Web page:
If I read the reports correctly, we would get something like five dollars in spending cuts for every dollar in tax increases. This is far better deal than we got under Reagan, Bush 41 or Clinton. The GOP should hold out as long as they can. But in the end, the federal government can not meet its existing commitments on 15% of the GDP. And the economic effects of large deficits or a default dwarf those of a tax increase.

The refusal to contemplate any tax increases illustrates the difference between talking and governing. We have a democratic Senate and White House. We can not wait until 2013 to solve this problem, even assuming the GOP would win both houses and that they would exercise the spending discipline they failed to exercise from 2000-2006. Holding our breath until we turn blue is not an option. Shutting down the government or defaulting is not going to generate an angry mob marching on Washington (something like 60% favor a combination of spending cuts and tax increases). The GOP simply has to cut a deal: preferably one that broadens the tax base rather than raises marginal rates. They can then use late 2011 and 2012 to push for a gigantic overhaul of the tax system (as Reagan did). If they want to cut taxes, make it an issue in the 2012 election.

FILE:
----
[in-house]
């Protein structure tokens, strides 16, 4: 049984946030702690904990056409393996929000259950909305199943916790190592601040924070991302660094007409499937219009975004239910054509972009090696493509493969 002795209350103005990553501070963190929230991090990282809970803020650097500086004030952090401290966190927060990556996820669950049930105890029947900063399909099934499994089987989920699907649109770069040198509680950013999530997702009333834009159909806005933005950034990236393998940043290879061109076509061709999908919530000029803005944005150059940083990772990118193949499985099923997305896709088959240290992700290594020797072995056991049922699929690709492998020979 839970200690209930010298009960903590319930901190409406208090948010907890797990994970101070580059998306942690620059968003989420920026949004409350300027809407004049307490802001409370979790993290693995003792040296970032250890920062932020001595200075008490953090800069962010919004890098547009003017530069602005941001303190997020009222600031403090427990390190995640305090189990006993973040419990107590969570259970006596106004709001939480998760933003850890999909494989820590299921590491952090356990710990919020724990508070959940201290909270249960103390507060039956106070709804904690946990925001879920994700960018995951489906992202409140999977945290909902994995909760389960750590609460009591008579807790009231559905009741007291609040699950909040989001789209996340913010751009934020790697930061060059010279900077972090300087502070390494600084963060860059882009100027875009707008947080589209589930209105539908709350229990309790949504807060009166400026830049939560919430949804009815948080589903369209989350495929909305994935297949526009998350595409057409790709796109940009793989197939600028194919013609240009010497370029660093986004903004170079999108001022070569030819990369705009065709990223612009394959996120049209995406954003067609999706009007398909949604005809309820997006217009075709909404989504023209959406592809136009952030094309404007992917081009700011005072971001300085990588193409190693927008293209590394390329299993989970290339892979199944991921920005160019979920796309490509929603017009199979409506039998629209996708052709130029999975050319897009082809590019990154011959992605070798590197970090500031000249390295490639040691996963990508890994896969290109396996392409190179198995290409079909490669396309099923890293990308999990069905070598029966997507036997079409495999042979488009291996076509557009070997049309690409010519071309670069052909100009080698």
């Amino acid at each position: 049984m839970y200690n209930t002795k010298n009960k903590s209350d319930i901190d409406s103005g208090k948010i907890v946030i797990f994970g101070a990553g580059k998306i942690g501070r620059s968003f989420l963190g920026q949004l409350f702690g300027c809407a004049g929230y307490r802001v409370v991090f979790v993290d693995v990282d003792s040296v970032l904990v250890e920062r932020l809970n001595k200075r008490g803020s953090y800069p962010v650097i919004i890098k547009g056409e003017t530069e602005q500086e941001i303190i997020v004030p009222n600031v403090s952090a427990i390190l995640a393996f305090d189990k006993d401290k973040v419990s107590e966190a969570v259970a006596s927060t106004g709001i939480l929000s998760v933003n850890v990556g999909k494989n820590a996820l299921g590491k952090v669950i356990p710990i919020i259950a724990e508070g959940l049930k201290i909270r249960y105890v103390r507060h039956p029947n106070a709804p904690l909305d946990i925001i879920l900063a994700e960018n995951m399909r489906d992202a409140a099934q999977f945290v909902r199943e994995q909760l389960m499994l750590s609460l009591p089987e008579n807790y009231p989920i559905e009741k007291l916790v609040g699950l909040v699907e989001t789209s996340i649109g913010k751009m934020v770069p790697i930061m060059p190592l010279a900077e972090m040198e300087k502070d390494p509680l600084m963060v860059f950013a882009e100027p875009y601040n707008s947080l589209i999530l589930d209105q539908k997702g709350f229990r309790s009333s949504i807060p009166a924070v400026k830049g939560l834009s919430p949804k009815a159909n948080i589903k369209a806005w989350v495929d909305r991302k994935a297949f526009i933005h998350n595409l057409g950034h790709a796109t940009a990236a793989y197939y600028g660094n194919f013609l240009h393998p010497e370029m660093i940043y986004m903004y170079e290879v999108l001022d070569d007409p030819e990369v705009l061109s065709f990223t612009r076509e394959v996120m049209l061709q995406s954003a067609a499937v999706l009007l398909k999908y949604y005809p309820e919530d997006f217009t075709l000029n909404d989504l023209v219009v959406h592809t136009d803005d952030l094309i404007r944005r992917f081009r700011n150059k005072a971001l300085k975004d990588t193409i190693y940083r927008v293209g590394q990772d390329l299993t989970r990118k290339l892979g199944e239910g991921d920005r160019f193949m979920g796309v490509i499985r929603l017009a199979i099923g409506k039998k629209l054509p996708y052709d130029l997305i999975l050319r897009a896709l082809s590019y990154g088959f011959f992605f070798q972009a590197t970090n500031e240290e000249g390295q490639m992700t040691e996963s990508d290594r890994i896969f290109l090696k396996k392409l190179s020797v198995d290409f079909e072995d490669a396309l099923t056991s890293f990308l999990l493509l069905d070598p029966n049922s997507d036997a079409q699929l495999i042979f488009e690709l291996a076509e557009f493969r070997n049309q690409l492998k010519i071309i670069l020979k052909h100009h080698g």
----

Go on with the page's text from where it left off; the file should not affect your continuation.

Yes, that’s a compromise. But that’s how government works. We’re not going to get everything we want. We’re winning, getting unprecedented budget concessions that will shrink the size of government. Now is not the time to piss that away.